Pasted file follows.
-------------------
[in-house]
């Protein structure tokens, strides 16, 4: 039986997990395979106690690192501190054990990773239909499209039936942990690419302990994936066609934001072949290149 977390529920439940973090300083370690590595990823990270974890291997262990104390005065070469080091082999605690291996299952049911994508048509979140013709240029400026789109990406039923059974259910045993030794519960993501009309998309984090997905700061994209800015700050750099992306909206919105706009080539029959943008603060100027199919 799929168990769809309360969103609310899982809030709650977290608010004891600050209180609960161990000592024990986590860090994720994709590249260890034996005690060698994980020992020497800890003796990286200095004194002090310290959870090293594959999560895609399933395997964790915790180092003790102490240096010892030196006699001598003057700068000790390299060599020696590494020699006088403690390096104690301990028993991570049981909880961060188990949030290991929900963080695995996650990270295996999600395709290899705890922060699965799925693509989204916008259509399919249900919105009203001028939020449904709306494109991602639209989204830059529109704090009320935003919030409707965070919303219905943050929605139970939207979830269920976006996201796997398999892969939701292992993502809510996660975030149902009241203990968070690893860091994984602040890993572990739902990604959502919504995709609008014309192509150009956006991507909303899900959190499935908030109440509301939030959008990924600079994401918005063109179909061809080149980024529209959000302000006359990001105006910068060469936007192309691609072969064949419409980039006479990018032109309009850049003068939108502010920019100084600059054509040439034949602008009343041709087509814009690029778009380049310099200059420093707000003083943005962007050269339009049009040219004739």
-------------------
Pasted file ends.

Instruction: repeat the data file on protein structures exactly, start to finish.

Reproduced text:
[in-house]
């Protein structure tokens, strides 16, 4: 039986997990395979106690690192501190054990990773239909499209039936942990690419302990994936066609934001072949290149 977390529920439940973090300083370690590595990823990270974890291997262990104390005065070469080091082999605690291996299952049911994508048509979140013709240029400026789109990406039923059974259910045993030794519960993501009309998309984090997905700061994209800015700050750099992306909206919105706009080539029959943008603060100027199919 799929168990769809309360969103609310899982809030709650977290608010004891600050209180609960161990000592024990986590860090994720994709590249260890034996005690060698994980020992020497800890003796990286200095004194002090310290959870090293594959999560895609399933395997964790915790180092003790102490240096010892030196006699001598003057700068000790390299060599020696590494020699006088403690390096104690301990028993991570049981909880961060188990949030290991929900963080695995996650990270295996999600395709290899705890922060699965799925693509989204916008259509399919249900919105009203001028939020449904709306494109991602639209989204830059529109704090009320935003919030409707965070919303219905943050929605139970939207979830269920976006996201796997398999892969939701292992993502809510996660975030149902009241203990968070690893860091994984602040890993572990739902990604959502919504995709609008014309192509150009956006991507909303899900959190499935908030109440509301939030959008990924600079994401918005063109179909061809080149980024529209959000302000006359990001105006910068060469936007192309691609072969064949419409980039006479990018032109309009850049003068939108502010920019100084600059054509040439034949602008009343041709087509814009690029778009380049310099200059420093707000003083943005962007050269339009049009040219004739």